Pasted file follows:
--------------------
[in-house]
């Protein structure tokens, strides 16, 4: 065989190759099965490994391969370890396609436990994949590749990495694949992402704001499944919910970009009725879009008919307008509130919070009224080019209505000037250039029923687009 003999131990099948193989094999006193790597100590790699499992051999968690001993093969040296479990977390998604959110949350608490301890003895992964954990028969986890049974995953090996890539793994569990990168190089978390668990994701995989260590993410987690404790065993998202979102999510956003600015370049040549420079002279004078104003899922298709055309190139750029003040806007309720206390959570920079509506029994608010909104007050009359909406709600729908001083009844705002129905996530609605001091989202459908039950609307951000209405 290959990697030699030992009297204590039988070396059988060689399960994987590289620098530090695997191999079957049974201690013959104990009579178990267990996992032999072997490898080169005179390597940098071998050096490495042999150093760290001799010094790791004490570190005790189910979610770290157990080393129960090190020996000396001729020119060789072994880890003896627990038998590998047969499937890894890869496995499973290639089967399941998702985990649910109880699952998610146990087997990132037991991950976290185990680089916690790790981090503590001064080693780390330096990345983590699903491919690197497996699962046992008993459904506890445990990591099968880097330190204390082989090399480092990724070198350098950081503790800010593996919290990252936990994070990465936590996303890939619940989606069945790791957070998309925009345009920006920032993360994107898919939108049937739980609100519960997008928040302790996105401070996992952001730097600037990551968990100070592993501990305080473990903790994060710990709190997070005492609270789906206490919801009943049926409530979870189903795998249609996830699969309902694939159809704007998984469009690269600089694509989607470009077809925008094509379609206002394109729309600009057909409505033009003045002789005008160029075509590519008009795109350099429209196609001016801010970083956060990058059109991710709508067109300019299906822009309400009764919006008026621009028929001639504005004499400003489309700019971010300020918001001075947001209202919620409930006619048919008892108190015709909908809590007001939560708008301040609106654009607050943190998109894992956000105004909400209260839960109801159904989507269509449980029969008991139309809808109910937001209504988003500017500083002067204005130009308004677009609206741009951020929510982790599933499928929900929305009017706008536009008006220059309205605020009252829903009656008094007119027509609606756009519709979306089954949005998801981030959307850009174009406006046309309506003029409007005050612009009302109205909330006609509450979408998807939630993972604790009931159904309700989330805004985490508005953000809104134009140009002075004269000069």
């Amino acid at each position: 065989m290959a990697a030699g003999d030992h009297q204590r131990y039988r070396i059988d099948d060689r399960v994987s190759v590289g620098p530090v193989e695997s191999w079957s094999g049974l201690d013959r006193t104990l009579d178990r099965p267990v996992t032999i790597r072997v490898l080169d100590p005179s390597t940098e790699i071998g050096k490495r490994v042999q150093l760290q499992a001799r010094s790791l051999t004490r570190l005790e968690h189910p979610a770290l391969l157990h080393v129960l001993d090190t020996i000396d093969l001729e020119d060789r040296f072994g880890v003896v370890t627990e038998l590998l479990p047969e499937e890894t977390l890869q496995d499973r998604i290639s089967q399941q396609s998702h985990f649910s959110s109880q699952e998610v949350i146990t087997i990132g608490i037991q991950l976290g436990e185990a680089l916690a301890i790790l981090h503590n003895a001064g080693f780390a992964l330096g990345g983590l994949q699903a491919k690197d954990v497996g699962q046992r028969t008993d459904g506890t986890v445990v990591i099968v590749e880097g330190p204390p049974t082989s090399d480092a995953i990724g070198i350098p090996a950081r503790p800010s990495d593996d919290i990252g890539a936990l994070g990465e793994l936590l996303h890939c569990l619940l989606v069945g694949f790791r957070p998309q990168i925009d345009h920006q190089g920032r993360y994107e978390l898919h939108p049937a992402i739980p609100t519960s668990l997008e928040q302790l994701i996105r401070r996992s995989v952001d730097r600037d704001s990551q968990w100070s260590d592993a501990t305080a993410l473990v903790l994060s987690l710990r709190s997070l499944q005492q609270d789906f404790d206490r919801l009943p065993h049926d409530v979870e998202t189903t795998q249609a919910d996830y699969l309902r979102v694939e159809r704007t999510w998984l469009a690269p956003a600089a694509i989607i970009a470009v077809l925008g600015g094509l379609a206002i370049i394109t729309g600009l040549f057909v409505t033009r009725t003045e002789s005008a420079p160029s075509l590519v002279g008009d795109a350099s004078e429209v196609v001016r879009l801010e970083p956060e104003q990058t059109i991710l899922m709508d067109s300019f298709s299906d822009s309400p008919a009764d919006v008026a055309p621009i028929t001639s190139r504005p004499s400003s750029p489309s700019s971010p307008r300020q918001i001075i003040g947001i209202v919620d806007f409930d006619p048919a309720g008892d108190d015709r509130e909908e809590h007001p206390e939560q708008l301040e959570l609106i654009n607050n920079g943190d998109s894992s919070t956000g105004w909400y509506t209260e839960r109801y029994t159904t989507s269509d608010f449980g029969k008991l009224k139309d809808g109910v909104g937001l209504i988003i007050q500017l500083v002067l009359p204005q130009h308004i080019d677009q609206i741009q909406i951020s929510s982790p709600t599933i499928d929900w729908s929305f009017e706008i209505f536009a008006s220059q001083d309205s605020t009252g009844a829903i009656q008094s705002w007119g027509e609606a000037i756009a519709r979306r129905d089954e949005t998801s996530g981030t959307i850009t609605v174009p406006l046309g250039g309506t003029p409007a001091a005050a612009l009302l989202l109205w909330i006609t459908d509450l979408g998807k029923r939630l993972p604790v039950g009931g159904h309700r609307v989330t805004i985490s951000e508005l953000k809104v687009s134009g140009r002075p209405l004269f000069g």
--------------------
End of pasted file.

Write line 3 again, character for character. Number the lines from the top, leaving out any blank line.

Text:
């Amino acid at each position: 065989m290959a990697a030699g003999d030992h009297q204590r131990y039988r070396i059988d099948d060689r399960v994987s190759v590289g620098p530090v193989e695997s191999w079957s094999g049974l201690d013959r006193t104990l009579d178990r099965p267990v996992t032999i790597r072997v490898l080169d100590p005179s390597t940098e790699i071998g050096k490495r490994v042999q150093l760290q499992a001799r010094s790791l051999t004490r570190l005790e968690h189910p979610a770290l391969l157990h080393v129960l001993d090190t020996i000396d093969l001729e020119d060789r040296f072994g880890v003896v370890t627990e038998l590998l479990p047969e499937e890894t977390l890869q496995d499973r998604i290639s089967q399941q396609s998702h985990f649910s959110s109880q699952e998610v949350i146990t087997i990132g608490i037991q991950l976290g436990e185990a680089l916690a301890i790790l981090h503590n003895a001064g080693f780390a992964l330096g990345g983590l994949q699903a491919k690197d954990v497996g699962q046992r028969t008993d459904g506890t986890v445990v990591i099968v590749e880097g330190p204390p049974t082989s090399d480092a995953i990724g070198i350098p090996a950081r503790p800010s990495d593996d919290i990252g890539a936990l994070g990465e793994l936590l996303h890939c569990l619940l989606v069945g694949f790791r957070p998309q990168i925009d345009h920006q190089g920032r993360y994107e978390l898919h939108p049937a992402i739980p609100t519960s668990l997008e928040q302790l994701i996105r401070r996992s995989v952001d730097r600037d704001s990551q968990w100070s260590d592993a501990t305080a993410l473990v903790l994060s987690l710990r709190s997070l499944q005492q609270d789906f404790d206490r919801l009943p065993h049926d409530v979870e998202t189903t795998q249609a919910d996830y699969l309902r979102v694939e159809r704007t999510w998984l469009a690269p956003a600089a694509i989607i970009a470009v077809l925008g600015g094509l379609a206002i370049i394109t729309g600009l040549f057909v409505t033009r009725t003045e002789s005008a420079p160029s075509l590519v002279g008009d795109a350099s004078e429209v196609v001016r879009l801010e970083p956060e104003q990058t059109i991710l899922m709508d067109s300019f298709s299906d822009s309400p008919a009764d919006v008026a055309p621009i028929t001639s190139r504005p004499s400003s750029p489309s700019s971010p307008r300020q918001i001075i003040g947001i209202v919620d806007f409930d006619p048919a309720g008892d108190d015709r509130e909908e809590h007001p206390e939560q708008l301040e959570l609106i654009n607050n920079g943190d998109s894992s919070t956000g105004w909400y509506t209260e839960r109801y029994t159904t989507s269509d608010f449980g029969k008991l009224k139309d809808g109910v909104g937001l209504i988003i007050q500017l500083v002067l009359p204005q130009h308004i080019d677009q609206i741009q909406i951020s929510s982790p709600t599933i499928d929900w729908s929305f009017e706008i209505f536009a008006s220059q001083d309205s605020t009252g009844a829903i009656q008094s705002w007119g027509e609606a000037i756009a519709r979306r129905d089954e949005t998801s996530g981030t959307i850009t609605v174009p406006l046309g250039g309506t003029p409007a001091a005050a612009l009302l989202l109205w909330i006609t459908d509450l979408g998807k029923r939630l993972p604790v039950g009931g159904h309700r609307v989330t805004i985490s951000e508005l953000k809104v687009s134009g140009r002075p209405l004269f000069g």